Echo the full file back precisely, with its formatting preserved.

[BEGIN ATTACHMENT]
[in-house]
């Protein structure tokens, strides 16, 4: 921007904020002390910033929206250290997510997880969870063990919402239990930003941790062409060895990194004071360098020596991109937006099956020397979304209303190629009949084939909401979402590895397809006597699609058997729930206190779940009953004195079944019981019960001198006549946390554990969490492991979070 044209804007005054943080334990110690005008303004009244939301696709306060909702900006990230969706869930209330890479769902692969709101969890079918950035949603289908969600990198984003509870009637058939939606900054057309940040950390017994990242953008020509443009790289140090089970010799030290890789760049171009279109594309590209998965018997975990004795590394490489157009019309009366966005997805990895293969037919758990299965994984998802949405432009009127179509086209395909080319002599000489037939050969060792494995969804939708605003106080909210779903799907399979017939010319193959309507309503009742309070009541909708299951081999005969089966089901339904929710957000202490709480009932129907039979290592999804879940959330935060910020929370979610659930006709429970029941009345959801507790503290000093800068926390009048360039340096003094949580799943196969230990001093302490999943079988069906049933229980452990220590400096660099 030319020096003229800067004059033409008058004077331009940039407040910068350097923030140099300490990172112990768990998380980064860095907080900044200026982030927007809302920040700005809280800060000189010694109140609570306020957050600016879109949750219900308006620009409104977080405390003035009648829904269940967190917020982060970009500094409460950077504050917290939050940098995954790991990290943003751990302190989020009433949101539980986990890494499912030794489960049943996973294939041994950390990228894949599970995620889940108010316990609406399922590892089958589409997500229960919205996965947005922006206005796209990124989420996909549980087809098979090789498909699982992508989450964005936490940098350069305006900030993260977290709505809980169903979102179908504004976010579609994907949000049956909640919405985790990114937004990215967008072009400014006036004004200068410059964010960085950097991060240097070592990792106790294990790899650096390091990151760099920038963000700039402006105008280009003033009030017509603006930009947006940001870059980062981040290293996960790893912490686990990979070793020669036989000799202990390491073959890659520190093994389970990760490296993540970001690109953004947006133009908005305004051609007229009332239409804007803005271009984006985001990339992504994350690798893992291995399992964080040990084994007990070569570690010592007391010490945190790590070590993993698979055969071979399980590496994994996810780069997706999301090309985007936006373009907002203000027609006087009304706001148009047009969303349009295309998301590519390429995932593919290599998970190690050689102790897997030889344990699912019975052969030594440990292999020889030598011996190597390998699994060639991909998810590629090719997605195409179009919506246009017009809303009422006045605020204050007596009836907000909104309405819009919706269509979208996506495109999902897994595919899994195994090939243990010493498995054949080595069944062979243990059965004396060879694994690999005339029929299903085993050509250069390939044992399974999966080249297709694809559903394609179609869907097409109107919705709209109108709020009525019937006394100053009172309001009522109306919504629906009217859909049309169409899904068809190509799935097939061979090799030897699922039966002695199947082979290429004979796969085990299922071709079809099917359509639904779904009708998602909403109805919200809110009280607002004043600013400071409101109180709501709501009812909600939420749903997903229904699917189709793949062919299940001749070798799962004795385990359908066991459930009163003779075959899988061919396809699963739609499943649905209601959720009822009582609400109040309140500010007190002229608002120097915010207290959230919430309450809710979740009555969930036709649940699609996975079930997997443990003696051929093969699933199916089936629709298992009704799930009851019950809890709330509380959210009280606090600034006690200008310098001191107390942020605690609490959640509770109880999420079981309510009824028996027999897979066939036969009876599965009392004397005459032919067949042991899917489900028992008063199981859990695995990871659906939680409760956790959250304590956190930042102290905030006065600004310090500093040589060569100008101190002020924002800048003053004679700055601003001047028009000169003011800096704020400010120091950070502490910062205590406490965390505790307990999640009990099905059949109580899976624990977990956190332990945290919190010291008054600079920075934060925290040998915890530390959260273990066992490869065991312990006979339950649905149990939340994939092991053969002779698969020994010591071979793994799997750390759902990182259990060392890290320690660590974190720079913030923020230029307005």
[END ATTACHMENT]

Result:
[in-house]
């Protein structure tokens, strides 16, 4: 921007904020002390910033929206250290997510997880969870063990919402239990930003941790062409060895990194004071360098020596991109937006099956020397979304209303190629009949084939909401979402590895397809006597699609058997729930206190779940009953004195079944019981019960001198006549946390554990969490492991979070 044209804007005054943080334990110690005008303004009244939301696709306060909702900006990230969706869930209330890479769902692969709101969890079918950035949603289908969600990198984003509870009637058939939606900054057309940040950390017994990242953008020509443009790289140090089970010799030290890789760049171009279109594309590209998965018997975990004795590394490489157009019309009366966005997805990895293969037919758990299965994984998802949405432009009127179509086209395909080319002599000489037939050969060792494995969804939708605003106080909210779903799907399979017939010319193959309507309503009742309070009541909708299951081999005969089966089901339904929710957000202490709480009932129907039979290592999804879940959330935060910020929370979610659930006709429970029941009345959801507790503290000093800068926390009048360039340096003094949580799943196969230990001093302490999943079988069906049933229980452990220590400096660099 030319020096003229800067004059033409008058004077331009940039407040910068350097923030140099300490990172112990768990998380980064860095907080900044200026982030927007809302920040700005809280800060000189010694109140609570306020957050600016879109949750219900308006620009409104977080405390003035009648829904269940967190917020982060970009500094409460950077504050917290939050940098995954790991990290943003751990302190989020009433949101539980986990890494499912030794489960049943996973294939041994950390990228894949599970995620889940108010316990609406399922590892089958589409997500229960919205996965947005922006206005796209990124989420996909549980087809098979090789498909699982992508989450964005936490940098350069305006900030993260977290709505809980169903979102179908504004976010579609994907949000049956909640919405985790990114937004990215967008072009400014006036004004200068410059964010960085950097991060240097070592990792106790294990790899650096390091990151760099920038963000700039402006105008280009003033009030017509603006930009947006940001870059980062981040290293996960790893912490686990990979070793020669036989000799202990390491073959890659520190093994389970990760490296993540970001690109953004947006133009908005305004051609007229009332239409804007803005271009984006985001990339992504994350690798893992291995399992964080040990084994007990070569570690010592007391010490945190790590070590993993698979055969071979399980590496994994996810780069997706999301090309985007936006373009907002203000027609006087009304706001148009047009969303349009295309998301590519390429995932593919290599998970190690050689102790897997030889344990699912019975052969030594440990292999020889030598011996190597390998699994060639991909998810590629090719997605195409179009919506246009017009809303009422006045605020204050007596009836907000909104309405819009919706269509979208996506495109999902897994595919899994195994090939243990010493498995054949080595069944062979243990059965004396060879694994690999005339029929299903085993050509250069390939044992399974999966080249297709694809559903394609179609869907097409109107919705709209109108709020009525019937006394100053009172309001009522109306919504629906009217859909049309169409899904068809190509799935097939061979090799030897699922039966002695199947082979290429004979796969085990299922071709079809099917359509639904779904009708998602909403109805919200809110009280607002004043600013400071409101109180709501709501009812909600939420749903997903229904699917189709793949062919299940001749070798799962004795385990359908066991459930009163003779075959899988061919396809699963739609499943649905209601959720009822009582609400109040309140500010007190002229608002120097915010207290959230919430309450809710979740009555969930036709649940699609996975079930997997443990003696051929093969699933199916089936629709298992009704799930009851019950809890709330509380959210009280606090600034006690200008310098001191107390942020605690609490959640509770109880999420079981309510009824028996027999897979066939036969009876599965009392004397005459032919067949042991899917489900028992008063199981859990695995990871659906939680409760956790959250304590956190930042102290905030006065600004310090500093040589060569100008101190002020924002800048003053004679700055601003001047028009000169003011800096704020400010120091950070502490910062205590406490965390505790307990999640009990099905059949109580899976624990977990956190332990945290919190010291008054600079920075934060925290040998915890530390959260273990066992490869065991312990006979339950649905149990939340994939092991053969002779698969020994010591071979793994799997750390759902990182259990060392890290320690660590974190720079913030923020230029307005």